beauty, body sculpting, cosmetic doctor, facial augmentation, facial rejuvenation, lines, Treatments

Are needles and knives a step too far? Not in my opinion…

Towards the end of last year I took part in a debate; the topic of which was ‘Are needles and knives a step too far?’.

Clearly, in my profession, I don’t think they are. Although as a specialist in non-invasive cosmetic procedures, I do otoxelieve patients can rush into surgery before spending time considering less invasive options.

I thought it would be interesting to share some of my notes from the debate with you.

We live in an ageing society, this means we:

  • Live longer
  • Retire later
  • Have to compete in the workplace with younger people, putting pressure on us to look healthy, not too stressed etc.
  • Divorce rates are high but people are keen to find new partners

I also think it’s important to put cosmetic procedures into perspective with other procedures that most people accept as part of everyday life. Dying your hair for instance. Many injectable solutions are far less toxic than hair dye!

Medical developments mean there are many non-invasive, non –toxic ways to improve our appearance. For example:

  • Laser
  • Ultrasound
  • Radiofrequency
  • Microdermabrasion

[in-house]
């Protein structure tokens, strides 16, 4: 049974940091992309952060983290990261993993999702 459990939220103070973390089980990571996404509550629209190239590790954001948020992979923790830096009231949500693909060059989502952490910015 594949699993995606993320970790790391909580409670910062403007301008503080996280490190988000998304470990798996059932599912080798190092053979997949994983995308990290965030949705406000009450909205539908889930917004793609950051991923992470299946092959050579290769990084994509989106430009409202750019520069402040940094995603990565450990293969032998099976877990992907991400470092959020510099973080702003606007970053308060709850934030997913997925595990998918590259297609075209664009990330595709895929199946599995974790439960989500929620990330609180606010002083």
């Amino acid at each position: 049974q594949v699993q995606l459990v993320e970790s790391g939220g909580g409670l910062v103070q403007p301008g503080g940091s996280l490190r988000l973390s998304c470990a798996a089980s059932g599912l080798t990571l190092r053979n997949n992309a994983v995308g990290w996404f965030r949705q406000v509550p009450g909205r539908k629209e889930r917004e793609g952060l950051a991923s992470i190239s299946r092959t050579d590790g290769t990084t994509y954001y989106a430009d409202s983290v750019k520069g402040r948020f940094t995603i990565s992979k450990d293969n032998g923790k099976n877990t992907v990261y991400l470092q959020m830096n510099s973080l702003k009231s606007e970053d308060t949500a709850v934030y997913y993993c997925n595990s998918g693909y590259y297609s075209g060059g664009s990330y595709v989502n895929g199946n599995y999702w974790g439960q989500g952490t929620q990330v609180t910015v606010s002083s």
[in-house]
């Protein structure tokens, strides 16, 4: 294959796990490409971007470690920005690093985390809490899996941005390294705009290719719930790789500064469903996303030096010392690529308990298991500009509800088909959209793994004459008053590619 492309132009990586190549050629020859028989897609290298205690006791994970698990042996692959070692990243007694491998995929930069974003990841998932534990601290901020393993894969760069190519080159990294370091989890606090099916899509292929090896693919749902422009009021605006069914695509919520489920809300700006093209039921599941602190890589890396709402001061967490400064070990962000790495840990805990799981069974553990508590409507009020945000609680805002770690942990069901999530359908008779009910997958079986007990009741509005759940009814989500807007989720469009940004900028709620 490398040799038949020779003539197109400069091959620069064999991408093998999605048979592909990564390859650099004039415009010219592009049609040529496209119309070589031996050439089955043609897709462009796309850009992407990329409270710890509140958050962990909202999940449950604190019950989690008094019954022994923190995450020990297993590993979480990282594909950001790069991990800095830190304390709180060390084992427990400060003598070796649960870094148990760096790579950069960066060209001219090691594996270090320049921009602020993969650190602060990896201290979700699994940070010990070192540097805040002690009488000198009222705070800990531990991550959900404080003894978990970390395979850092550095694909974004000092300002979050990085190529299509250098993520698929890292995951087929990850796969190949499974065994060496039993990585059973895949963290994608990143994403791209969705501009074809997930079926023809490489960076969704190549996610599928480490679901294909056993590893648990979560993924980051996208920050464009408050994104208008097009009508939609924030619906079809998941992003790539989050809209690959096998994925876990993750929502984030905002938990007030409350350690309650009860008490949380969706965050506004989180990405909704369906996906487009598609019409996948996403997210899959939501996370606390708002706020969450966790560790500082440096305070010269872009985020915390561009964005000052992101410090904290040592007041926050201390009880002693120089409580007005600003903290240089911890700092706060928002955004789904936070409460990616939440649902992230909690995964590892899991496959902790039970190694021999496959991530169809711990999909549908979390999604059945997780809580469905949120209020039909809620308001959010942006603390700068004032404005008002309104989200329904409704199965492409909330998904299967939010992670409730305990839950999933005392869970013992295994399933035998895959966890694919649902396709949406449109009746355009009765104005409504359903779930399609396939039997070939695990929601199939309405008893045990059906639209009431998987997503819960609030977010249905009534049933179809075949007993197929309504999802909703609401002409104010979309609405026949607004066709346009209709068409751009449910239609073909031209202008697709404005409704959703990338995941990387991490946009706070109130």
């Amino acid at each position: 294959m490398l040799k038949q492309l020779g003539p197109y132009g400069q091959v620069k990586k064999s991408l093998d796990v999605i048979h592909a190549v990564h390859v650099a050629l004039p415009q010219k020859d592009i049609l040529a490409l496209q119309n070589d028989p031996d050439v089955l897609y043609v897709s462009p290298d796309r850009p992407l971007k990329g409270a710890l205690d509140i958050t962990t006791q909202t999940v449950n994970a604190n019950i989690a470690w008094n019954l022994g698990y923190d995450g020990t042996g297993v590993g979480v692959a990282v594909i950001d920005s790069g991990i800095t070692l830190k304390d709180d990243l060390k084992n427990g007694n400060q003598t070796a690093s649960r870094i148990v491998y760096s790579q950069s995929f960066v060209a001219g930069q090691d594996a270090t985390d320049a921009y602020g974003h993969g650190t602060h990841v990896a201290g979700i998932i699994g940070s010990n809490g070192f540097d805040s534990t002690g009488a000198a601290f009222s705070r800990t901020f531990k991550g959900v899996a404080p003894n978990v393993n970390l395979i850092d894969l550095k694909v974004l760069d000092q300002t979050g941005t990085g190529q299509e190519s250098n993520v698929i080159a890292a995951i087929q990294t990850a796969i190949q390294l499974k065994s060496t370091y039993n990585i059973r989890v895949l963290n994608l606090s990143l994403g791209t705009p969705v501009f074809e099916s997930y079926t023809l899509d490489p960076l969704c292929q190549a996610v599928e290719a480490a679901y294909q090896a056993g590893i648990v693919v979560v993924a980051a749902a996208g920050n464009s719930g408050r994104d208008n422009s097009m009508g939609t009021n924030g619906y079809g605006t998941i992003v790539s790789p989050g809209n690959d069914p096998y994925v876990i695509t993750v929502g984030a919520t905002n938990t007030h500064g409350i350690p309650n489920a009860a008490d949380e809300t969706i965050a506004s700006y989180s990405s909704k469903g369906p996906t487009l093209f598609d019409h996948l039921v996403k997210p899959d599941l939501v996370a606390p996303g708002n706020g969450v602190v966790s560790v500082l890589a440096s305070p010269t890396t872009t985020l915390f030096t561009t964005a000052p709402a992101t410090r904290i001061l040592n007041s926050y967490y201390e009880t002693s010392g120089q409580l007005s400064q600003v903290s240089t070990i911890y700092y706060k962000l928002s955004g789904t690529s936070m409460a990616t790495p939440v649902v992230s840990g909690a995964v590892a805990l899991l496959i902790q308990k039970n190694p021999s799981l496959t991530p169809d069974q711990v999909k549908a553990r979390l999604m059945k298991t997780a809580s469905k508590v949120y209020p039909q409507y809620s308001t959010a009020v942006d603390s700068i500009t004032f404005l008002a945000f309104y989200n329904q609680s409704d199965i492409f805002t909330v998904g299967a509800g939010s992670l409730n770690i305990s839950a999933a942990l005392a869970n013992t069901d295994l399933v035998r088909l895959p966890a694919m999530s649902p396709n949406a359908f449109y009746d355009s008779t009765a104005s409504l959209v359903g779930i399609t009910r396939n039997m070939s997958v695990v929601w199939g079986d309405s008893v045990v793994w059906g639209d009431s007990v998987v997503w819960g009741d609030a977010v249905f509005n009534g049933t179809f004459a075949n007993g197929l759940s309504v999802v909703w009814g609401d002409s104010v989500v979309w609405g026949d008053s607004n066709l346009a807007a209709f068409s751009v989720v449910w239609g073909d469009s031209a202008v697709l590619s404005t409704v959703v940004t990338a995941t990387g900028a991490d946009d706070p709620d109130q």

• Carboxy therapy
  • PRP/Dracula therapy

These developments mean many cosmetic surgery procedures now have non-surgical options. However, there are circumstances where being ‘against’ cosmetic surgery would make no sense at all. For example:

  • Back pain caused by very large breasts – would you reject a breast reduction?
  • A breast reconstruction after cancer?
  • Impaired vision can be corrected by laser surgery or blepharoplasty
  • Obesity – gastric band or not?
  • Muscle relaxing injections can be used after strokes to help facial paralysis or for patients with muscular dystrophy
  • Migraine sufferers can be helped with muscle relaxing injections.

The list goes on and on. And last but not least we come to self- confidence. Even the General Medical Council and the Department of Health recognise that if prescribed after a psychological evaluation procedures should be considered medical and not cosmetic.

If you don’t approve of medical intervention then where do you draw the line? Do you colour your hair? Use fake tan? Apply make-up?

So why is it that some people are so against the idea of cosmetic procedures? I’d be interested to know what you think. Please get in touch, you can reach me via email me at or on Twitter at @DrDanielSister.

If you’d like to watch some video from the debate, take a look here: 

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